But Leninism did not appear out of nowhere, nor on infertile ground. Lenin, a profound scholar of Marxism, developed the theoretical legacy of Marx and Engels in the new conditions that had already begun to take shape in his day. At the same time, he defended the Marxist principles and, above all, the dialectical way of thinking from the various revisions, which in essence were blunting their revolutionary sharpness and turning Marxism from a pioneering worldview to a tail of bourgeois ideology. In addition to his theoretical contribution to the further development of scientific communism, Lenin, as a true and genuine revolutionary with unlimited organizational skills, is the creator of a new type of party, which rallies and unites within its ranks the most vanguard, conscious people of the working class and society as a whole, and of the world’s first socialist state.

Lenin’s understanding of Marxism as a guide to action defines him as a great thinker and people’s leader.

Marxism-Leninism is not a set of dogmas, rules, or slogans for all cases and extensions of social life, but instead—according to Lenin himself—the communist worldview is a method of analyzing reality, because Marxism is a complete scientific system, which with the method of dialectical analysis ensures the knowledge and reorganization of the world. It is precisely this understanding of Marxism as a guide to action that defines Lenin as a great thinker and people’s leader.

Following Lenin’s example, Communists are obliged to adhere firmly to the principles of dialectical and historical materialism, which is precisely why they must always analyze in detail and depth the modern trends in society, study their dynamics, and seriously take into account the existing class balance of forces, as well as the degree of consciousness, organization, and readiness of the revolutionary forces. Only with such persistent, painstaking, and difficult work are successes in the struggles being waged ensured and the contact with the wider masses of working people safeguarded.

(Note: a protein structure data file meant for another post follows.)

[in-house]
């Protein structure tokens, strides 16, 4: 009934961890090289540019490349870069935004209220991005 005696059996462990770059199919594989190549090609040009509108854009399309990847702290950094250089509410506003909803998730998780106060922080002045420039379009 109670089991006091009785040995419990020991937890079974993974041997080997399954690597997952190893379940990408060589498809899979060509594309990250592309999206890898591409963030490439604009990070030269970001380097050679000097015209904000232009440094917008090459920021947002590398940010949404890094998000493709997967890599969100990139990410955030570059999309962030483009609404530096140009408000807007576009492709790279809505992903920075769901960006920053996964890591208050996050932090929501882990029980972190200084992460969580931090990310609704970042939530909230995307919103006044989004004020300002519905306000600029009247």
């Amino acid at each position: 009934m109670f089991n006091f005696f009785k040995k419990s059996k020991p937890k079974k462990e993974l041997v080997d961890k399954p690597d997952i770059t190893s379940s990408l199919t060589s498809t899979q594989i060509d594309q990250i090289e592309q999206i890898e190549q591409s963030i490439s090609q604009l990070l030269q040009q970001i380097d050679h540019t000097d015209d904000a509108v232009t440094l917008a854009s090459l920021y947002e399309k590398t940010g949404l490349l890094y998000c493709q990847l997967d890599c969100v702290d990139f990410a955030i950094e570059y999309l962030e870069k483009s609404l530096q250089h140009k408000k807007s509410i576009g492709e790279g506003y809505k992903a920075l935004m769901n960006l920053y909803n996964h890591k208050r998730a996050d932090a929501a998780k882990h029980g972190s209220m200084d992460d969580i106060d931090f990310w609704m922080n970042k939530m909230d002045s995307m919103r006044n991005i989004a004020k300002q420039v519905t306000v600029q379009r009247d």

Marking the 150 years since the birth of Lenin, we stress the timeliness of his political and ideological legacy, which is a guiding compass in the daily struggles for the overthrow of the prevailing capitalist barbarism and for humanity to enter the era of culture and dignity.

Nicos Kouzoupis is the head of the Ideological Bureau and member of the Central Committee of AKEL, the Progressive Party of Working People in Cyprus. This article appeared in the Haravgi newspaper, on April 24, 2020.

Image: Craig Dietrich, Creative Commons (BY 2.0).



Related Articles

For democracy. For equality. For socialism. For a sustainable future and a world that puts people before profits. Join the Communist Party USA today.

Join Now

We are a political party of the working class, for the working class, with no corporate sponsors or billionaire backers. Join the generations of workers whose generosity and solidarity sustains the fight for justice.

Donate Now

CPUSA Mailbag

If you have any questions related to CPUSA, you can ask our experts
  • QHow does the CPUSA feel about the current American foreign...
  • AThanks for a great question, Conlan.  CPUSA stands for peace and international solidarity, and has a long history of involvement...
Read More
Ask a question
See all Answer